(Left), Kim J. Laidig, Rebecca French-Mesch, Patrick M. Burritt,
(Right) John F. Bunnell, and Sarah R. Johnson
The goal of the Commission science program is to provide scientific information that may be used to develop and evaluate Commission environmental policies and programs. The science program is managed by the Commission Science Office, which comprises a small, versatile team of scientists who possess expertise in ecology and other scientific disciplines. Studies completed by staff scientists (Reports and Publications) address a wide range of environmental topics, including Pinelands water quality, hydrology, watershed and landscape assessments, aquatic and wetland ecology, wetland identification and delineation, resource management, and wastewater technology.
Current research and monitoring activities include ongoing monitoring of water levels in Pinelands ponds and forests, water quality, fish, frogs and toads, and vegetation at streams and impoundments throughout the Pinelands (Environmental Monitoring); a study to determine the effectiveness of upland-buffer zones in mitigating the impact of suburbanization on the integrity of forested wetlands and frog-breeding ponds (Buffer Study); a study to characterize land-use impacts on intermittent Pinelands ponds (Pond Study), and a study to compare the functional equivalency of natural ponds, excavated ponds, and stormwater basins (Created Wetlands Study).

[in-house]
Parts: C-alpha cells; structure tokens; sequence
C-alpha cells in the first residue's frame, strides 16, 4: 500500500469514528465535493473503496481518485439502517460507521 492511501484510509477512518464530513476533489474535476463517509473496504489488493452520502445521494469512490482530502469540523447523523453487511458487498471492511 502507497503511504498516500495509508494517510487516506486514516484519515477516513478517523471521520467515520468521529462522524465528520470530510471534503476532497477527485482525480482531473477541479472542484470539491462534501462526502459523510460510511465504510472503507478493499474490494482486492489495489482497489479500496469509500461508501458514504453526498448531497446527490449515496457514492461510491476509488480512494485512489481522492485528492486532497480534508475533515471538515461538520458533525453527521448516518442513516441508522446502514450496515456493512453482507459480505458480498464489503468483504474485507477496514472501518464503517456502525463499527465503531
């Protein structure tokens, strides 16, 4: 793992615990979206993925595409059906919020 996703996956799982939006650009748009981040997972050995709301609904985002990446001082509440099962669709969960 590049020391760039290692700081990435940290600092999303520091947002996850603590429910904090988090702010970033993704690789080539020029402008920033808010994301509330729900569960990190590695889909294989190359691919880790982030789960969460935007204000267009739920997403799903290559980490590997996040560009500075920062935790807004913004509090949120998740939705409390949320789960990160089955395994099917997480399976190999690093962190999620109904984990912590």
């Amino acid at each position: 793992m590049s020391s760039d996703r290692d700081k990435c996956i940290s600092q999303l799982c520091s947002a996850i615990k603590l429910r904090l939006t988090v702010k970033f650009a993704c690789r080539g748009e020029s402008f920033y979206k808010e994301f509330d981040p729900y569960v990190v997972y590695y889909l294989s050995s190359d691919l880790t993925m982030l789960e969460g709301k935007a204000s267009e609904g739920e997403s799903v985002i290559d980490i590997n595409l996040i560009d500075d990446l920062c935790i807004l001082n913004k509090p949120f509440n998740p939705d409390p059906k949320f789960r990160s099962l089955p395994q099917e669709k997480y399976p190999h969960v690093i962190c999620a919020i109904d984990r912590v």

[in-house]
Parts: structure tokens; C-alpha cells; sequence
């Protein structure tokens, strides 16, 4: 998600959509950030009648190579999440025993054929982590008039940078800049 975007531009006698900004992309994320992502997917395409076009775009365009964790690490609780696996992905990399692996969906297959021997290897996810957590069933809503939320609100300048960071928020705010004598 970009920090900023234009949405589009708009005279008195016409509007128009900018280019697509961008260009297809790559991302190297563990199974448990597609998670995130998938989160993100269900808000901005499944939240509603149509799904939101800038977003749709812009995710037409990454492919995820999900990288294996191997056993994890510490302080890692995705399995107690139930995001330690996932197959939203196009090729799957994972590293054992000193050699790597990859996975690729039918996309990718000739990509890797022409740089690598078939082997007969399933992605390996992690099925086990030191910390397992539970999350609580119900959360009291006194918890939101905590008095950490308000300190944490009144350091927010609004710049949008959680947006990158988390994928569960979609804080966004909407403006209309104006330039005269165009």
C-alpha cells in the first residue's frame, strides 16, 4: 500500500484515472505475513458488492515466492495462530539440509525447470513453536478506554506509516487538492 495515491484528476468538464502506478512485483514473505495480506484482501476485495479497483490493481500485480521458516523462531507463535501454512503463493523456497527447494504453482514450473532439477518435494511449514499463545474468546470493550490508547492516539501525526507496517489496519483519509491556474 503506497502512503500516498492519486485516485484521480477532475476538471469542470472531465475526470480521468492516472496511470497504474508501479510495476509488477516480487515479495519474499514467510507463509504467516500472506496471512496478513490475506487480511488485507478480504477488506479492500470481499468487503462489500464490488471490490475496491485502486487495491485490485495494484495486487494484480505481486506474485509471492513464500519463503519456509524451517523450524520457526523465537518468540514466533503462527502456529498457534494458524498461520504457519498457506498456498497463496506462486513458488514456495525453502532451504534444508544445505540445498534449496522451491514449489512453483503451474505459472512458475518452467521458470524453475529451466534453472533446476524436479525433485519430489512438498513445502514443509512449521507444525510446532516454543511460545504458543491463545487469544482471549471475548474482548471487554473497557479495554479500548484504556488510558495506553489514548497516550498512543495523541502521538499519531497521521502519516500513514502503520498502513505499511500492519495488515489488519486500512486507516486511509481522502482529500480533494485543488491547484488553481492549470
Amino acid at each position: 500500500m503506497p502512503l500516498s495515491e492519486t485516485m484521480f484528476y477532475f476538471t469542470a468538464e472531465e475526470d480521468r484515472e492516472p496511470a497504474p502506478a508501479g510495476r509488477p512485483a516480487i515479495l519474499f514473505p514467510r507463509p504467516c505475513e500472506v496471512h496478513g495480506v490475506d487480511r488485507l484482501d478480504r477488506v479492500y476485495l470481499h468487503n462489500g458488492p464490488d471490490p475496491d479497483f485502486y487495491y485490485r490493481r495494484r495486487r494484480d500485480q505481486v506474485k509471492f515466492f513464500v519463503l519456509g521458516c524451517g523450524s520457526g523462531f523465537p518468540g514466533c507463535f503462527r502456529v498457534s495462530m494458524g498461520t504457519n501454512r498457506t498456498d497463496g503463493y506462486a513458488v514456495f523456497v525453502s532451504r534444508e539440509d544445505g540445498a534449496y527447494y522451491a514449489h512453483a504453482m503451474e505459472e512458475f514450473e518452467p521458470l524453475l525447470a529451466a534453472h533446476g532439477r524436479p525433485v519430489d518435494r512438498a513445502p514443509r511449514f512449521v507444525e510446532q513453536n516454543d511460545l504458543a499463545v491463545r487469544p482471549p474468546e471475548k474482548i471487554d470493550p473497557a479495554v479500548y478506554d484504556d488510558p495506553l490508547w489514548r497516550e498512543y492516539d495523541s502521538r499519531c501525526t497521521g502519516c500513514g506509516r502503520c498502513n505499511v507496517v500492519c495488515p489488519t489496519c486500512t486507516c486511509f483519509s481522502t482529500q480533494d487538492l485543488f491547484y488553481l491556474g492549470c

Completed projects include a study of the potential effects of groundwater diversions from the Kirkwood-Cohansey aquifer on aquatic and wetland resources (Kirkwood-Cohansey Project); a region-wide ecologically based vegetation-management plan for electric-transmission rights-of-way (Right-of-way Plan); a comprehensive assessment of Pinelands landscape, aquatic, and wetland integrity (Ecological-integrity Assessment); studies conducted in the four major Pinelands watersheds (Watershed Studies); a study of shallow, coastal-plain lake communities (Impoundment Study); a comparison of wetland and aquatic attributes of watersheds draining active and abandoned cranberry bogs and forest land (Cranberry Study); and a study of the movements of timber rattlesnakes near a residential development (Rattlesnake Study).
P.O. Box 359
New Lisbon, New Jersey 08064
Phone: (609) 894-7300
Fax: (609) 894-7330